Today, the strike expanded to dockworkers. The Swedish Dockworkers union said that if the strike was not resolved by November 7th, it would stop unloading vehicles in four Swedish ports, and the deadline for that began today. So Tesla will no longer be able to ship to Malmö, Södertälje, Gothenburg and Trelleborg.
But it was reported this week by SVT that Tesla is said to have rearranged its car transports around the affected ports. Typically one ship a week enters the port at Södertälje, for example, but there are no transports expected from the car brand according to the CEO of the port.
And so the dockworkers union has decided to expand its work stoppage across all ports, rather than just the four previously listed. Dockworkers will continue to unload docks across the country, but will not unload Tesla cars, starting November 17th.
In addition, Fastighets, the Swedish building maintenance workers’ union, said it will join the strike at Tesla facilities in Huddinge, Segeltorp, Umeå and Upplands Väsby on the same date, November 17th. This means that these facilities will not be cleaned by union workers starting on that date.
When Tesla consistently refuses to sign a collective agreement, it poses a threat to the stability of the Swedish labor market. Everyone who works in Sweden must be covered by Swedish wages and Swedish conditions
Joakim Oscarsson, Fastighets, in a comment to SVT
The strike has expanded to third-party repair shops as well, with 17 additional shops across the country refusing to work on Tesla vehicles. SVT attempted to interview one of these shops in Gothenburg, which responded “we have decided not to participate in media contexts during this conflict and during ongoing negotiations as we are not a party to the primary conflict.”
And Elektrikerna, the Swedish electricians’ union, will also refuse to do electrical work at Tesla’s workshops and charging stations, starting November 15. Other unions that are part of LO, Sweden’s Trade Union Confederation, may join as time goes on.
As is the case in a necessarily oppositional conflict like this, there are a lot of competing voices for what is or is not happening in the strike.
And as I’ve stated before in strike-related articles, personally, I’m pro-union. And I think that everyone should be – it only makes sense that people should have their interests collectively represented, and that people should be able to join together to support each other and exercise their power collectively, instead of individually.
This is precisely what companies do with industry organizations, lobby organizations, chambers of commerce, and so on. And it’s what people do when sorting themselves into local, state, or national governments. So naturally, workers should do the same.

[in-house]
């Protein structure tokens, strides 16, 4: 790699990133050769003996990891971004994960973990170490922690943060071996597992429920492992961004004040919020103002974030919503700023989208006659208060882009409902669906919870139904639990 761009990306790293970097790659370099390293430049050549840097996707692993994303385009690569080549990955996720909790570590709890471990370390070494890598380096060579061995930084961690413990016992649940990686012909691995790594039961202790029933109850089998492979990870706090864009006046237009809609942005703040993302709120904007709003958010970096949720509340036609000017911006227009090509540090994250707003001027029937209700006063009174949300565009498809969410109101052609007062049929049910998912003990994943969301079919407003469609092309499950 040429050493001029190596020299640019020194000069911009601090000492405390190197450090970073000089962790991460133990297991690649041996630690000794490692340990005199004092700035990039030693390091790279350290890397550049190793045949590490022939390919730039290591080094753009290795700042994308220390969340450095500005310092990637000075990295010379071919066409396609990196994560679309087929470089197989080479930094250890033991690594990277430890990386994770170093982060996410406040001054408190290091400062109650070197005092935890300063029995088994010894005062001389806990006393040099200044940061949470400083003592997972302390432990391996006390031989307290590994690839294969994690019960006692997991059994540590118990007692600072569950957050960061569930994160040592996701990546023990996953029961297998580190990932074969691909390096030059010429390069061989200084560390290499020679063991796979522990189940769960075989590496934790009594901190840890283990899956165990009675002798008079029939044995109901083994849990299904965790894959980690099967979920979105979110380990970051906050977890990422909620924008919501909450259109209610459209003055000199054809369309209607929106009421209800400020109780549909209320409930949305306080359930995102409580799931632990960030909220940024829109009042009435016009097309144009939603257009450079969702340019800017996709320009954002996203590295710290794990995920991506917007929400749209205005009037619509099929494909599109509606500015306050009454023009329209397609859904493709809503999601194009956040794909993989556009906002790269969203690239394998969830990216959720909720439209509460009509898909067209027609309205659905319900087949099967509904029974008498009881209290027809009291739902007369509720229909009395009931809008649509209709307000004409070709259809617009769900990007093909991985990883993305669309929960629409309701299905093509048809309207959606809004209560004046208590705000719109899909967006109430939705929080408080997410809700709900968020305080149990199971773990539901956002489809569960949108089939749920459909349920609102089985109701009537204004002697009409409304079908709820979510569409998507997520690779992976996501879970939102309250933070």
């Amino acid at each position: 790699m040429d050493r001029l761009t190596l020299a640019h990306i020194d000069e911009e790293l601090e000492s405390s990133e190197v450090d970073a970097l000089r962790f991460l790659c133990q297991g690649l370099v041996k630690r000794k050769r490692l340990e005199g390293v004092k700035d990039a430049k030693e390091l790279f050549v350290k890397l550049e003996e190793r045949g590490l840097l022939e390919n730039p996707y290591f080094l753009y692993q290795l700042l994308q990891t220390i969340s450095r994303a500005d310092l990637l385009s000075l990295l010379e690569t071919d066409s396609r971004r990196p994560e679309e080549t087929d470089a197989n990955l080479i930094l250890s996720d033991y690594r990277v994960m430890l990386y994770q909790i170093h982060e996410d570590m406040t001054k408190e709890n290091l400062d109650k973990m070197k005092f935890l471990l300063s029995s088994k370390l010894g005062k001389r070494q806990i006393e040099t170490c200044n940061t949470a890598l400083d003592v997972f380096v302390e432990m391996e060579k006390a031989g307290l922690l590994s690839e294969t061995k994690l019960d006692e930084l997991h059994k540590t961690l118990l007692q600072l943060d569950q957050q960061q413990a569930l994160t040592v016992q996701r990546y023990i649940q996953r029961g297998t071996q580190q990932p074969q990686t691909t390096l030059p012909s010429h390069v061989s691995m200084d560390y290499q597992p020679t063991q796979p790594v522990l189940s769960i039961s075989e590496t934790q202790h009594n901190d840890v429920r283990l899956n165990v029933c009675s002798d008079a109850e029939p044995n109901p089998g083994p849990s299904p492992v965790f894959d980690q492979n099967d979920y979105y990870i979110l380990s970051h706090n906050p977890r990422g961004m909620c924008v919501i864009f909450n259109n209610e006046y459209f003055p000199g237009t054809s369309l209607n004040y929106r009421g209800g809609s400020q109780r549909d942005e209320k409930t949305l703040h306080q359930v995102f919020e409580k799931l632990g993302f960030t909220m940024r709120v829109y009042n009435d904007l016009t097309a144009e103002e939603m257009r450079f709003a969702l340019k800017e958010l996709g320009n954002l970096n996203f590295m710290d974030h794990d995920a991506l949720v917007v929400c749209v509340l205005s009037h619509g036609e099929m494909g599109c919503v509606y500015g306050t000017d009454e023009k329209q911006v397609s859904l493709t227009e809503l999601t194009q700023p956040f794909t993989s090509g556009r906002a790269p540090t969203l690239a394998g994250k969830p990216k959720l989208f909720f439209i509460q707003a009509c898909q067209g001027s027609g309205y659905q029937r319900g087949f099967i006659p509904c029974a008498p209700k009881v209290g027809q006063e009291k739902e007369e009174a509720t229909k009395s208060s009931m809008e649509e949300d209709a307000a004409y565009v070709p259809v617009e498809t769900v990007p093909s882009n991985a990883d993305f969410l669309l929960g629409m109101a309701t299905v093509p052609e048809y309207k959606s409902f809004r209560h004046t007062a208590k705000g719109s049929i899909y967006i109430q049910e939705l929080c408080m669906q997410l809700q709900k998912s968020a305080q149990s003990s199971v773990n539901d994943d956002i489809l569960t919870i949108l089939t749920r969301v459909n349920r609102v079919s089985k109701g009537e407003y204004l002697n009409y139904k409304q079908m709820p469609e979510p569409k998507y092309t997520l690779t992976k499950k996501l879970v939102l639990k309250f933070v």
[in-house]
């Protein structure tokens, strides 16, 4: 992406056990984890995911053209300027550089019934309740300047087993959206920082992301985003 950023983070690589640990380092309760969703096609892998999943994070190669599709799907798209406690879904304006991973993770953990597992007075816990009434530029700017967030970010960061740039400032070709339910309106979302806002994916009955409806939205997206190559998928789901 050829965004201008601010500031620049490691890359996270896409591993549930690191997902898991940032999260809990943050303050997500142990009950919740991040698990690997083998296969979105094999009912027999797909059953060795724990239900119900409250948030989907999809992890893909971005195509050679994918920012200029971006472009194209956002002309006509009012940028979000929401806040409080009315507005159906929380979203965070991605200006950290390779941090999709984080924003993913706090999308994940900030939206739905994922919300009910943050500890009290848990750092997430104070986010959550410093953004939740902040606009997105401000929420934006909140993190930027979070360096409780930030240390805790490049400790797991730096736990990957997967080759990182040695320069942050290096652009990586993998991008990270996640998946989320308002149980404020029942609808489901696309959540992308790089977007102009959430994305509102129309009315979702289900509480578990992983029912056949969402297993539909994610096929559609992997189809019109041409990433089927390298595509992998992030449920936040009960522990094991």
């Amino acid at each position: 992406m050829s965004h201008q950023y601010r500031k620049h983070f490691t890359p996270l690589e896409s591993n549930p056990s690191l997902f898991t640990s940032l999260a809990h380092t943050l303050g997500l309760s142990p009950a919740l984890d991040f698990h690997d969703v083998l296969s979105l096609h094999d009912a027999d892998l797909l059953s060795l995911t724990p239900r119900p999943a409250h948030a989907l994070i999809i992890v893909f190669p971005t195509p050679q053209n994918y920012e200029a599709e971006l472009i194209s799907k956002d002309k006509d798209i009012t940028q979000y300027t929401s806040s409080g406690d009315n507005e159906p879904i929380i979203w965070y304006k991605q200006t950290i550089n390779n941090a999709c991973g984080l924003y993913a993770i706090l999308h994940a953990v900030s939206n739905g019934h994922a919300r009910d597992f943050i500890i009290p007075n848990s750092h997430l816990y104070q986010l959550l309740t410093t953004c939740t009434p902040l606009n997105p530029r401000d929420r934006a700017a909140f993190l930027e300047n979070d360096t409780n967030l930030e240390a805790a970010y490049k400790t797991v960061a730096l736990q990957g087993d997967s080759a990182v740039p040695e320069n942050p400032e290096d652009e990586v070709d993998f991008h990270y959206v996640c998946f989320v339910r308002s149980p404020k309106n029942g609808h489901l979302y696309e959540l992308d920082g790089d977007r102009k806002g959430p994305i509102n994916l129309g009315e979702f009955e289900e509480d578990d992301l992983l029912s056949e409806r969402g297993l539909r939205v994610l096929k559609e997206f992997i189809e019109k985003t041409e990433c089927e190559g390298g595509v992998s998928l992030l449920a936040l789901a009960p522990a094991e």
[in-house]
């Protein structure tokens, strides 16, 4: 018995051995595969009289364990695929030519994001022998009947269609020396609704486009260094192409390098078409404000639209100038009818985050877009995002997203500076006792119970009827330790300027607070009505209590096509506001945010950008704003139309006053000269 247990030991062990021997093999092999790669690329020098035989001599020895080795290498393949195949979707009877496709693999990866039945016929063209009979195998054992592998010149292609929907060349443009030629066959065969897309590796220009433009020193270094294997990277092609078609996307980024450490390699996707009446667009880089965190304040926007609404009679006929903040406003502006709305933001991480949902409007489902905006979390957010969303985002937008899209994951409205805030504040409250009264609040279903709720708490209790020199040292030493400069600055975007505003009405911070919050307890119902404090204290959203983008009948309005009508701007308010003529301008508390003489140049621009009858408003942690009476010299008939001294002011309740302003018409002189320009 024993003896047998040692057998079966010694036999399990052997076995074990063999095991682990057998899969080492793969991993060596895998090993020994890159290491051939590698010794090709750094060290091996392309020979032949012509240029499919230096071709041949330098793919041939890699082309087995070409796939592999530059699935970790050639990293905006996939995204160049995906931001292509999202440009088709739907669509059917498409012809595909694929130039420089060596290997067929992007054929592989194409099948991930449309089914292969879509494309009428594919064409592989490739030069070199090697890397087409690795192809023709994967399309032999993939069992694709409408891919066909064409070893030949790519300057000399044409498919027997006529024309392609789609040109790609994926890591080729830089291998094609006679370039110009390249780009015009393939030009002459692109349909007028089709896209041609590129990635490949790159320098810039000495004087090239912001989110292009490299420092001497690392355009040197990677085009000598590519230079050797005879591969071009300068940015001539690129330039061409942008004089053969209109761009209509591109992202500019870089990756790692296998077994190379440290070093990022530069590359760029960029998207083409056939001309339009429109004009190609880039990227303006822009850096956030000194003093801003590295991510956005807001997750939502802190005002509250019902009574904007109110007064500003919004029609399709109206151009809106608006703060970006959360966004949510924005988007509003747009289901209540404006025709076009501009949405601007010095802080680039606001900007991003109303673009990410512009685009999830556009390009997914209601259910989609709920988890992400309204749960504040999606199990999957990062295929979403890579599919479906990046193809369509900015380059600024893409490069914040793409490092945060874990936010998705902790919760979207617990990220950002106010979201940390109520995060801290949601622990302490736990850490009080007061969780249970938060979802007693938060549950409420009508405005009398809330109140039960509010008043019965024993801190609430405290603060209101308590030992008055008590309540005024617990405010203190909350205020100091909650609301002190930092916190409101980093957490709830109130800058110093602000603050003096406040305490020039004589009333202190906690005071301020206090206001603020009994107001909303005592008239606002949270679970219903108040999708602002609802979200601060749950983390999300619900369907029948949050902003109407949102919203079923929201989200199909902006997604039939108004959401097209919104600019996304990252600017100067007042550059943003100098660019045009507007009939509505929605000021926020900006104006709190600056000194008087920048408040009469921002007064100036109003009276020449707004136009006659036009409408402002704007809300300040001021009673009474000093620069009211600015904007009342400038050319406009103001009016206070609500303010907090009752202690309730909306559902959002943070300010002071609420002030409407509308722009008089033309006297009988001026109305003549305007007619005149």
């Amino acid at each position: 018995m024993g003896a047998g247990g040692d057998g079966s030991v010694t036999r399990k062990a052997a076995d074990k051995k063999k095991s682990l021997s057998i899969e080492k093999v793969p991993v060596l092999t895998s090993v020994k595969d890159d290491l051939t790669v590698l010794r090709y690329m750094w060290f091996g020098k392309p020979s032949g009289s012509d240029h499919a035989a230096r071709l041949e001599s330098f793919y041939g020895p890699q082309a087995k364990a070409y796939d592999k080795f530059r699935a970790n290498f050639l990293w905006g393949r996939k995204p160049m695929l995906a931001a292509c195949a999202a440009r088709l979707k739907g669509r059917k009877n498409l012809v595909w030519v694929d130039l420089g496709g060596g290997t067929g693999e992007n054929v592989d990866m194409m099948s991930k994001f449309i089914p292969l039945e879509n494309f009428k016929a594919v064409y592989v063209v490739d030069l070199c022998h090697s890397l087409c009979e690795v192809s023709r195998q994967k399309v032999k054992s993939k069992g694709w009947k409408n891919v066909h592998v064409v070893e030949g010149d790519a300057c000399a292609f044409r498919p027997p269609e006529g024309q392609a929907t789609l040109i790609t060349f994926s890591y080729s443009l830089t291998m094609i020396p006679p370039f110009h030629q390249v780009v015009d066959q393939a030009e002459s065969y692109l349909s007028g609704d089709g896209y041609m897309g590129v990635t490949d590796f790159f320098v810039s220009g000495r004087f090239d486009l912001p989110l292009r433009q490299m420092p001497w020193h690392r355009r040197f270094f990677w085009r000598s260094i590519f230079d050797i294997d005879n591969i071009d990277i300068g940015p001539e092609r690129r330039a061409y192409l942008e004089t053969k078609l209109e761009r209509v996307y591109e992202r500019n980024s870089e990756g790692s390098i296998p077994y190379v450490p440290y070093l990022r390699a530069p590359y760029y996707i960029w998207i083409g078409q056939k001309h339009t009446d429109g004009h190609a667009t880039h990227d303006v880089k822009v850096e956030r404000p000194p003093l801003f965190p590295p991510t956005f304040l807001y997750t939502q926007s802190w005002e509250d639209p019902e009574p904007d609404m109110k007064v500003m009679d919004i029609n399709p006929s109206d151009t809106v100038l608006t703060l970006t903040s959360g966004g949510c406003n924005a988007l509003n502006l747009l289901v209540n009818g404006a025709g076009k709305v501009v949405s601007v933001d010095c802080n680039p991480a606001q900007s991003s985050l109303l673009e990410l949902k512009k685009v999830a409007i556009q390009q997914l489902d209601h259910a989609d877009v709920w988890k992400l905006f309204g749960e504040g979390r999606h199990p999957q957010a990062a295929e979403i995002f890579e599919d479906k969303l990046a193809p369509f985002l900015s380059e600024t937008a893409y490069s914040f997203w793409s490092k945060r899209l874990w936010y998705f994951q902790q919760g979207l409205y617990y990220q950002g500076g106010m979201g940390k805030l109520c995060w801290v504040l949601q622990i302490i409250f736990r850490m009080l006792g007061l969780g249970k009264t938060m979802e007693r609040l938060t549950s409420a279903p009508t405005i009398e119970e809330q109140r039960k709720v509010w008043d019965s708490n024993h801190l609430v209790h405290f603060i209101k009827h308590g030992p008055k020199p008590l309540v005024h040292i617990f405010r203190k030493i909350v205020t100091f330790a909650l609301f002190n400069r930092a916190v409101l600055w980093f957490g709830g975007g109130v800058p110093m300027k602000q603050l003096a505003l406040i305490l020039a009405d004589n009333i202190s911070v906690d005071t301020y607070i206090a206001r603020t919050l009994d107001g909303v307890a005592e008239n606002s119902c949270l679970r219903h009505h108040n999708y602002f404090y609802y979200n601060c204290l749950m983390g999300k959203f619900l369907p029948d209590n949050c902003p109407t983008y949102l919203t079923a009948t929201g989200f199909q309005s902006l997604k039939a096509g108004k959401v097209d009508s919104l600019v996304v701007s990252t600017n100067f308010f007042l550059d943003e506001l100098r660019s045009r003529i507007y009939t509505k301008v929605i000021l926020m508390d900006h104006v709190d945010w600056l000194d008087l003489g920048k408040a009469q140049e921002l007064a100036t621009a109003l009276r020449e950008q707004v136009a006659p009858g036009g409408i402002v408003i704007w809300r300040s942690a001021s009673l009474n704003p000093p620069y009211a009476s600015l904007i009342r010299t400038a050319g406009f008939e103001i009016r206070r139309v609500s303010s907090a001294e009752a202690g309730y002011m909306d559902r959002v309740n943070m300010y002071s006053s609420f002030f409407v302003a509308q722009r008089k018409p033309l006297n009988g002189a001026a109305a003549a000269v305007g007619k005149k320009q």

We’ve seen it work in the US, where UAW just recently won big gains with its unprecedented strike against all three of the largest American automakers, and this ended up being a boon for other workers as well when Toyota raised wages immediately after the strike was resolved.
It seems to be a success in Sweden, too, where workers typically have high median wages, high levels of life satisfaction and generally good quality of life and good labor protections. These sorts of protections become the standard when 90% of the country is covered by collective bargaining – they’re so standard that Sweden in fact does not have a national minimum wage, since union power is strong enough to ensure that workers get treated well without the force of law getting involved.
And, in our significant experience with Tesla, it is apparent that it is a company that offers good potential gains for workers, but suffers from high turnover and burnout, and plays fast and loose when relating to government regulations. Employees in one Swedish service center say that isn’t the case, at least according to a Tesla fan forum, so maybe it’s different in Sweden. But here in California, Tesla employees universally acknowledge the high turnover – even the ones that have been with the company for a long time themselves.
So I tend to think that the strikers likely have a point – everything I know about Tesla makes the reports of rushed work and tough conditions completely believable. And while Tesla’s “startup mentality” suggests that a scrappy, hardworking approach is the best way to move forward, maybe a company that is now 20 years old and has well over 100k employees could stand to mature a bit, focus on quality and employee retention (aiding institutional memory, which is lacking at Tesla), and play by the rules in a country that has stopped other anti-union companies dead in their tracks before.